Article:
Listed Building record MDR16061 - North Wing of Dalley Farm, Ashbourne Road (A517), Belper
Type and Period (4)
- FARMHOUSE (Elizabethan to 21st Century - 1600 AD? to 2050 AD)
- FACTORY ? (Victorian to Mid 20th Century - 1850 AD? to 1950 AD?)
- OUTBUILDING (Georgian to 21st Century - 1800 AD? to 2050 AD)
- MODEL FARM (Georgian to 21st Century - 1800 AD? to 2050 AD)
- Listed Building (II*) 1087426: NORTH WING OF DALLEY FARMHOUSE
- World Heritage Site
North wing of Dalley Farm, Ashbourne Road (A517), Belper, a 17th century building with possible 16th century origin. The northeastern range of farm buildings at Dalley Farm are a Grade II* L-shaped range of early and later 19th century buildings constructed from ashlar with slate roofs. The northern building is a hay barn that has an open front with the roof supported on a pierced shallow arched iron beam and iron posts with the ironwork dated 1867. The corner building is an open fronted cart shed with a double row of vents in the south wall that suggest it may also have been intended for storage. The north end of the roof is supported on a stone corbel, the south end wall is cut away providing an open corner for better access with the overhanging roof here supported on a massive iron bracket. To the east and adjoining the rear wall of the cartshed is a shelter shed at a lower level due to the sloping ground. This has an arcaded front with stone pillars and corbels. The end bays are now partly filled in by low stone walls. (1) With respect to the whole model farm: Dalley Farm farmstead lies close to Crossroads and though it was constructed predominantly early in the 19th century it was created from an existing 17th century building. The farm was not in Strutt ownership in 1819. The farm contains numerous features of design and construction which are characteristic of the Strutt model farms: the stone vaulted ceilings and flag floors for fire protection; the systems for moving feed stores to feed mixing; the iron roof supports and the unique range for housing wet grain. The building complex planned around two yards with an L-shaped group to the north east is for the most part constructed of stone with slate roofs. The L-shaped group consists of a four bay shelter shed with a flagged floor opening onto a yard. Stone pillars with cushion capitals support the roof. One central pillar supports the ridge. The west-facing range comprises a hay house open to the west and a four-bay hay barn with an open front supported on a pierced shallow-arched iron beam with iron posts dating from 1876. The north-south range comprises a threshing barn with a wooden threshing floor and straw barn above, a wet grain store with some brick construction and a cow byre with six feeding hatches into the feeding passage. To the north there is a three-storey block under east-west facing gables, containing mixing rooms below and a feed store above. The ceiling is stone vaulted and the ground and first floors are flagged. Round holes in the floor with metal trap doors allow feed to be dropped through to the mixing room. One of these holes is over a stone mixing trough in the angle between the east-west range of cow-sheds dividing the yard. The roof is supported on semi-circular arches by cruciform-section iron pillars. The later brick-built wet grain store contains nine feed bins for the storage of wet grains for cattle feed with nine stone-framed pitching holes to the east and west allowing for the delivery of grain and wide, iron-framed, openings onto a passage allowing for shovelling out. The northern cow-house has stone gables and brick south wall and features a mixture of small original metal windows and later larger ones which cut through the rows of ventilation slits. Iron cruciform-section pillars support the roof of the hay house. Another cow-house divides the north and south yard and abuts the ashlar carriage entry that links the house to the farm buildings. This carriage entry is of buff-coloured stone rather than the original pink stone and is a later insertion to increase the status of the building. A further cow house which forms the east side of the northern yard is built of brick with a walkway supported on brick and stone columns. (2-4) By 1826 the Strutts owned a large amount of land in and around Belper, including at least four farms. The layout of these farmsteads owed less to conventional pattern books than an understanding of the work flows of factories. The most impressive surviving examples are Moscow Farm (now converted into houses), Crossroads Farm, Wyver Farm and Dalley Farm. They all contain the same innovative features which so interested the Strutts in their factory design, ventilation ducts, iron framing, stone floors and vaulting for fire proofing. The lack of symmetrical formal layout does not detract from the 'planned' nature of the farms, but rather increases the interest of these innovative designs. Dalley Farm was probably built in the 1830s. Arrangements include inclined walkways for barrowing feed and a mixing room below a feed store with cylindrical chutes through the floor to deliver food to mixing troughs. The roofs are supported by iron trusses and the ceilings between floors are vaulted. The buildings are well ventilated using cast-iron ventilation grills. (2-4) From the National Heritage List for England: 'SK 34 NW ASHBOURNE ROAD (North side) 950/7/251 North wing of Dalley 30.12.1979 Farmhouse GV II* Said to have been originally a shepherds cottage of late C16 date, but the earliest visible part of the existing cottage (forming the rear northern wing of the present farmhouse) is of C17 date. Main eastern facade coursed stone with old slate roof and off centre stack. Two storeys. Two windows, 2-light unbarred sashes, off centre 6 panelled door, the top 2 panels now glazed. Extends into south part of adjoining entrance range. Two ground floor windows in this part. Rear extends into C19 red brick 2-storey range, said to have been a former 'stocking factory'. Three windows at 1st floor, iron casements with centre opening lights. Ground floor has outshut in front with 2 similar windows. INTERIOR: The oldest part of the house has exposed ceiling beams and stone fireplace. Former 1st floor end mullioned window now replaced by door. C19 part has remnants of metal brackets possibly associated with stocking frames. Kitchen here has baking oven with separate chimney, and iron framed ceiling of stone slabs. Listing NGR: SK3368248096.' (1)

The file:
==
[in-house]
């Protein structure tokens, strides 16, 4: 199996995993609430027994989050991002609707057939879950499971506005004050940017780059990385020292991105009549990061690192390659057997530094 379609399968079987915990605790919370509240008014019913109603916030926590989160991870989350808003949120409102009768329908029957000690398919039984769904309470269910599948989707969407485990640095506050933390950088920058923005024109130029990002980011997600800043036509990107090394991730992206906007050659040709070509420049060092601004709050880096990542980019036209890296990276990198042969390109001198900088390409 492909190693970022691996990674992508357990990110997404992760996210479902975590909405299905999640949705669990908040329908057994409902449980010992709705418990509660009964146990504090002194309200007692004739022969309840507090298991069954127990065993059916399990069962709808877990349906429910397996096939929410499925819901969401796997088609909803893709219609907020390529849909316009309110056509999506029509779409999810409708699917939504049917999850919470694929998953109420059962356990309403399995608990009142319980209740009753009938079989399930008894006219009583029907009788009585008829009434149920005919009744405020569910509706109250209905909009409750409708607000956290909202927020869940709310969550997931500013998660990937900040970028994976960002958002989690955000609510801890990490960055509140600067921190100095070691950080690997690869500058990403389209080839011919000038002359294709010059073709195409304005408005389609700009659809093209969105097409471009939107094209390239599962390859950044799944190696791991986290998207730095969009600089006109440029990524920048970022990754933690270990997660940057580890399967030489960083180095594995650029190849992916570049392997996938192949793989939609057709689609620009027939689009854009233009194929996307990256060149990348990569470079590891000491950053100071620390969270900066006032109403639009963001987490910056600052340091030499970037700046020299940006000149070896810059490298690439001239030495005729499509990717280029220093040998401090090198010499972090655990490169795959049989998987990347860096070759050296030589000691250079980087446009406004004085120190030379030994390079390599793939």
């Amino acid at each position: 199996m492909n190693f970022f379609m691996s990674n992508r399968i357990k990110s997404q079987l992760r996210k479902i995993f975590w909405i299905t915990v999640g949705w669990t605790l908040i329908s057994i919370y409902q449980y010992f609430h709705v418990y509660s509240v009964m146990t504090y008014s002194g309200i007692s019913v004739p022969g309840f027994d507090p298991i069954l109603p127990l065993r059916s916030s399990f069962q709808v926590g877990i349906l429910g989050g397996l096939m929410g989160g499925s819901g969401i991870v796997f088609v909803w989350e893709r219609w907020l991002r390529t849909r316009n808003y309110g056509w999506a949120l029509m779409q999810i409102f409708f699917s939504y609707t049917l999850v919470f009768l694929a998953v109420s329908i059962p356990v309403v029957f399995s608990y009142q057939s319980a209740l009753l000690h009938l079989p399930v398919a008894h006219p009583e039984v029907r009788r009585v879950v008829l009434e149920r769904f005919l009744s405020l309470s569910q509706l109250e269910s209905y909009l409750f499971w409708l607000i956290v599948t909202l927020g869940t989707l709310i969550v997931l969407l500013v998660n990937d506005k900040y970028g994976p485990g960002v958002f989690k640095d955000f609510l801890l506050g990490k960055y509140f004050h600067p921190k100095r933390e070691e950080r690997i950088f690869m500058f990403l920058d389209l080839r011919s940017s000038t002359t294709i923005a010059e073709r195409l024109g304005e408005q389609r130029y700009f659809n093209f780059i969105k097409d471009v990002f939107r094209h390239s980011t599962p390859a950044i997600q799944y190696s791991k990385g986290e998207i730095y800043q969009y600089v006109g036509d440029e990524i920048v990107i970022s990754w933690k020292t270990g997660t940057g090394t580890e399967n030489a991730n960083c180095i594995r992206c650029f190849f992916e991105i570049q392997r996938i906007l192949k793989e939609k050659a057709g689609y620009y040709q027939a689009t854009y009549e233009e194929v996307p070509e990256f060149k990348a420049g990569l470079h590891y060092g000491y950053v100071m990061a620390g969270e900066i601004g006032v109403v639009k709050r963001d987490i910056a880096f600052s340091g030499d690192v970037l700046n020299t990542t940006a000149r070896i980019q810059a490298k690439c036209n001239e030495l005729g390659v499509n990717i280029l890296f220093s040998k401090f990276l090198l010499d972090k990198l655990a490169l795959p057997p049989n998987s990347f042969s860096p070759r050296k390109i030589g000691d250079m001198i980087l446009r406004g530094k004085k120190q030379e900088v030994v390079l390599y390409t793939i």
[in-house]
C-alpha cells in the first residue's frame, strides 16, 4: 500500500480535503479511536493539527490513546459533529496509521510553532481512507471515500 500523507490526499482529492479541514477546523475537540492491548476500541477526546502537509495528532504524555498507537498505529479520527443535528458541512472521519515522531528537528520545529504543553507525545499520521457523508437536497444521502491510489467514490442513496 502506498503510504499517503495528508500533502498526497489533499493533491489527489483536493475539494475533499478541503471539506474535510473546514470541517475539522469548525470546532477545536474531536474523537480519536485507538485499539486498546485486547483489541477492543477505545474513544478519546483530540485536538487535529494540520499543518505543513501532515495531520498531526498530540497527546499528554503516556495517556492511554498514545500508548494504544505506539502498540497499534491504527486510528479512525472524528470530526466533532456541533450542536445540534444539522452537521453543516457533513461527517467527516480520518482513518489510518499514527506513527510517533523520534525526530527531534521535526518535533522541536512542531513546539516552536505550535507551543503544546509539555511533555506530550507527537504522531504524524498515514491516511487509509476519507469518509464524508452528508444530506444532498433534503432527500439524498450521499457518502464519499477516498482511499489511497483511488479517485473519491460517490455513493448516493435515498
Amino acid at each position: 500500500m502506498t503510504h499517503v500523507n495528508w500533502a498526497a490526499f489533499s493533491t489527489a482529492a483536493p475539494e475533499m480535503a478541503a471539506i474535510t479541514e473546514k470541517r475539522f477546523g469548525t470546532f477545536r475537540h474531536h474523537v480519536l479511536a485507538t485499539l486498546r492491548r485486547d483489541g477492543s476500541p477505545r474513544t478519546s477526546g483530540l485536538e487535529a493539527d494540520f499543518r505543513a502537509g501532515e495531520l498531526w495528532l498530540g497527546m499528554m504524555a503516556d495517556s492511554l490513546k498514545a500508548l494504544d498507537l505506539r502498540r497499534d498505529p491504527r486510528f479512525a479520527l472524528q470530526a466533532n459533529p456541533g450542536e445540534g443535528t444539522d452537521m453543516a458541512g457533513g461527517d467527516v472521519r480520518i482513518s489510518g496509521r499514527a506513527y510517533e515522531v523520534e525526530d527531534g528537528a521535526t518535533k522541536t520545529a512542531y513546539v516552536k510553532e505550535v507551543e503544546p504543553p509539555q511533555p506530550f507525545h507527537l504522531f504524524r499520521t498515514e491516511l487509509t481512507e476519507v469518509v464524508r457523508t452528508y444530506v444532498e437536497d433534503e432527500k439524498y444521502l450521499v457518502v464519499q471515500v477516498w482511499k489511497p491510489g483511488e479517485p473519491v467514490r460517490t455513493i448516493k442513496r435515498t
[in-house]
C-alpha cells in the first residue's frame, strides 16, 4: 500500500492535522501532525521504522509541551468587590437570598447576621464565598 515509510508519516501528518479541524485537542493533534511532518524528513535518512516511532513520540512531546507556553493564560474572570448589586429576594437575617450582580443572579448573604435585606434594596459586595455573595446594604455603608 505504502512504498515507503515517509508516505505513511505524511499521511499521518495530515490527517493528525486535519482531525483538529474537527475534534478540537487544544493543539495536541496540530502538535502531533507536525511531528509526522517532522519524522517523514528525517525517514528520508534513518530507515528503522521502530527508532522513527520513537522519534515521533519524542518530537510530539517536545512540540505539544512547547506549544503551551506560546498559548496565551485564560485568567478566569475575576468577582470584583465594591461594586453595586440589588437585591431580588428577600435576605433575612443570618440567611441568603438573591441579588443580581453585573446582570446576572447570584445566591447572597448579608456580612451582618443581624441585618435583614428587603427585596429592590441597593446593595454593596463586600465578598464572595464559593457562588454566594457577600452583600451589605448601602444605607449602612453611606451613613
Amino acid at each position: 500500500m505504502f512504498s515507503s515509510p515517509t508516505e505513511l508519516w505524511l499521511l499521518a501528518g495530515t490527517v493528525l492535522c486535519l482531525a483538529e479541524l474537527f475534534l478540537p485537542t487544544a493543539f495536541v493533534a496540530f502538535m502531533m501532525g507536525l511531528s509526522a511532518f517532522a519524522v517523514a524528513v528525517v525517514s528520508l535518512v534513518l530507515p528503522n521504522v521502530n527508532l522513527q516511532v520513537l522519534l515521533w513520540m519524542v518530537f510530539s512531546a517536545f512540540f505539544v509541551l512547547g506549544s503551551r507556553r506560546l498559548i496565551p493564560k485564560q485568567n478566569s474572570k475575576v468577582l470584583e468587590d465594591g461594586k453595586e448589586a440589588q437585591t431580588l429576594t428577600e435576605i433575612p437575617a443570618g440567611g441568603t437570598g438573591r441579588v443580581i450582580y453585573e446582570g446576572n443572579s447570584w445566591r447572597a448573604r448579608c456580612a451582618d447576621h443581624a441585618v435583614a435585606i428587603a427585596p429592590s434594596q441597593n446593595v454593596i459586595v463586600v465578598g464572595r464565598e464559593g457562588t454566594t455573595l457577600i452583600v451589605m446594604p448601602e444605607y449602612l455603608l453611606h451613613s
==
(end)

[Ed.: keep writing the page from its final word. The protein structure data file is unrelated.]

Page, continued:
- <1> SDR19551 Listed Building File: Historic England. 2011. The National Heritage List for England. https://historicengland.org.uk/listing/the-list/list-entry/1087426?section=official-list-entry.
- <2> SDR18621 Unpublished document: Derwent Valley Mills (DVM) Nomination Steering Panel. 2000. Derwent Valley Mills World Heritage List Nomination Document. 7.
- <3> SDR20650 Personal Observation: Baker, K (ARCUS). Observation based on personal experience, map evidence, site visit etc.. 94-100.
- <4> SDR21217 Article in serial: Wade Martins, S, Menuge, A and Storer, A. 2003. 'The Strutt farms of the Derwent Valley, Derbyshire', Journal of the Historic Farm Buildings Group. Volume 17, pp 11-35.
|Grid reference||SK 33682 48096 (point)|
|Civil Parish||BELPER, AMBER VALLEY, DERBYSHIRE|
|World Heritage Site||Derwent Valley Mills|
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Record last edited
Aug 15 2022 12:14AM